SINCE February, Mark Wall has been on the ground working with those who work on the land.
The chaplain spends his time travelling to rural and remote properties across the region, attempting to connect with farmers, offer them help and walk them through their struggles.
In rural areas there can often be apprehension around help-seeking and a fear of the stigma sometimes associated with mental illness, and Mr Wall has learnt that it's not common for producers to ask for help.
"It's imperatively important to understand that farmers, particularly the men, do not feel comfortable in approaching doctors," Mr Wall said.
"Farmers don't tell you they're having problems."
Mr Wall views the role of a chaplain as different to a counsellor - seeing himself as a listener and a friend.
He believes the best way to connect with farmers is through trust and working with them in an environment where they feel at ease.
"I end up kicking dirt with them sometimes because you have to show them you're there and show them respect," he said.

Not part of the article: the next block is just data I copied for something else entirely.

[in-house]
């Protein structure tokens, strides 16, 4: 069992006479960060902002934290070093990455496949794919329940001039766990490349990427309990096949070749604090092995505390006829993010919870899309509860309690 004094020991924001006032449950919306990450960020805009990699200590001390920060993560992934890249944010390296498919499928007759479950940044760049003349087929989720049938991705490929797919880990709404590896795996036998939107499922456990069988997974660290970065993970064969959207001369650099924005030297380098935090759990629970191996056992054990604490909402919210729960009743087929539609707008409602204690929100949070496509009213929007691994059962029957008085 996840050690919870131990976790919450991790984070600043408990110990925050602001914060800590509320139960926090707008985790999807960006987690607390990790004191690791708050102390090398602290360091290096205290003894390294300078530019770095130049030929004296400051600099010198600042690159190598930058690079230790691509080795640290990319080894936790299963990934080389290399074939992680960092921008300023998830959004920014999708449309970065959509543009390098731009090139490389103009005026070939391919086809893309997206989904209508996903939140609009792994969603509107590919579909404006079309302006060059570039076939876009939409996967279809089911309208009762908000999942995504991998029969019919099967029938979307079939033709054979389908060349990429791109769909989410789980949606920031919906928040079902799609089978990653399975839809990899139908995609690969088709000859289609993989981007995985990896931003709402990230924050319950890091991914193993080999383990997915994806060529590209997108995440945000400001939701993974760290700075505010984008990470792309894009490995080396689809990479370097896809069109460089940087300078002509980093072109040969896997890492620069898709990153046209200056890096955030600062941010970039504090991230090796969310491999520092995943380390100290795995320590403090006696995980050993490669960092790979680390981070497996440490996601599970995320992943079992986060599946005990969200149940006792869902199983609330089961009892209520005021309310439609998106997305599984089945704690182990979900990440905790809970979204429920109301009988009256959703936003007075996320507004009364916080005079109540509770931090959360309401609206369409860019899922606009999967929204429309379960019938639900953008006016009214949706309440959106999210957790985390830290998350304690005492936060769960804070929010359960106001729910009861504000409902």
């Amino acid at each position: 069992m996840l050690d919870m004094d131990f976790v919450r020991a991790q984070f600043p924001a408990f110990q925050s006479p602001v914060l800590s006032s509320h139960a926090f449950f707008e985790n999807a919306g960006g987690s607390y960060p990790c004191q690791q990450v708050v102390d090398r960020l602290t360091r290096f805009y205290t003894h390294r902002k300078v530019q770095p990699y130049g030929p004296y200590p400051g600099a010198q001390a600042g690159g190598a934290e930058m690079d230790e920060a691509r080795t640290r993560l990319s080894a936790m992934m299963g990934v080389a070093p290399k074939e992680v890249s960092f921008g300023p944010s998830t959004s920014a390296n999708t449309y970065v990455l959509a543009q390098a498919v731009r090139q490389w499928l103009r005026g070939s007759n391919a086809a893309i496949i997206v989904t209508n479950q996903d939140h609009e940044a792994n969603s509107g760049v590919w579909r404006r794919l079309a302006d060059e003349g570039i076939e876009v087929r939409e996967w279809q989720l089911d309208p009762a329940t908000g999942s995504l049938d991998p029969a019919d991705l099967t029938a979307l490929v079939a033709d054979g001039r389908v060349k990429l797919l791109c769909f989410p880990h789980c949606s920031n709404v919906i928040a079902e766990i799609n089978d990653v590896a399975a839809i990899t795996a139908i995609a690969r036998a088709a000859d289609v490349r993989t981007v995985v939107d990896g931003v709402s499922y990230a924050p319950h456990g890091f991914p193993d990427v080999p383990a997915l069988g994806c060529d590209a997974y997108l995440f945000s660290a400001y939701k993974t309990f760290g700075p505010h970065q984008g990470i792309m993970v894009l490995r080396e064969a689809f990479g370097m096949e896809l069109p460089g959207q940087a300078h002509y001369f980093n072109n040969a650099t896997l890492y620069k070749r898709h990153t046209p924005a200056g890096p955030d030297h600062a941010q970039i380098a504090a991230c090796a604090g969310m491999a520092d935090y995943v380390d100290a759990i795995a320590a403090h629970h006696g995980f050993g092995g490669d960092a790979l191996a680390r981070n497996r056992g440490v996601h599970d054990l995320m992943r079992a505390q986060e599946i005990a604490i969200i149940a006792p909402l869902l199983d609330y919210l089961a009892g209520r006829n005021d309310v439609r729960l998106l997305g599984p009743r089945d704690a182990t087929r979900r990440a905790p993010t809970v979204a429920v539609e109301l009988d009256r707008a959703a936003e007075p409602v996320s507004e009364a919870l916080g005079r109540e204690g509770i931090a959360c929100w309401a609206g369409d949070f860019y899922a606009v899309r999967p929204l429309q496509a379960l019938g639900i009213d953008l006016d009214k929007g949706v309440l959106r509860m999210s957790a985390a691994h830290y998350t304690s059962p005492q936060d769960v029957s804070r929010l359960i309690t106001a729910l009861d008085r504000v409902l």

"Sometimes talking is not enough - you have to participate in their situation."
Prior to his work in mental health, Mr Wall spent years as a church pastor and in the development of men's sheds and has found a caring approach is the way to connect with those at risk.
"I believe suicide prevention best happens when people feel that they're cared for, rather than have a service provided," he said.
Although Mr Wall believed government funding for mental health was helpful, it was a limited service. "My experience has told me that people don't like going to doctors," he said.
"Suicide prevention happens when someone feels cared for and that involves a relationship and intimacy the government can't go into.
"Finding a process where the funding finishes and somehow leapfrog to the people to build tangible resources at a relational and intimate level is what will help in the long run."
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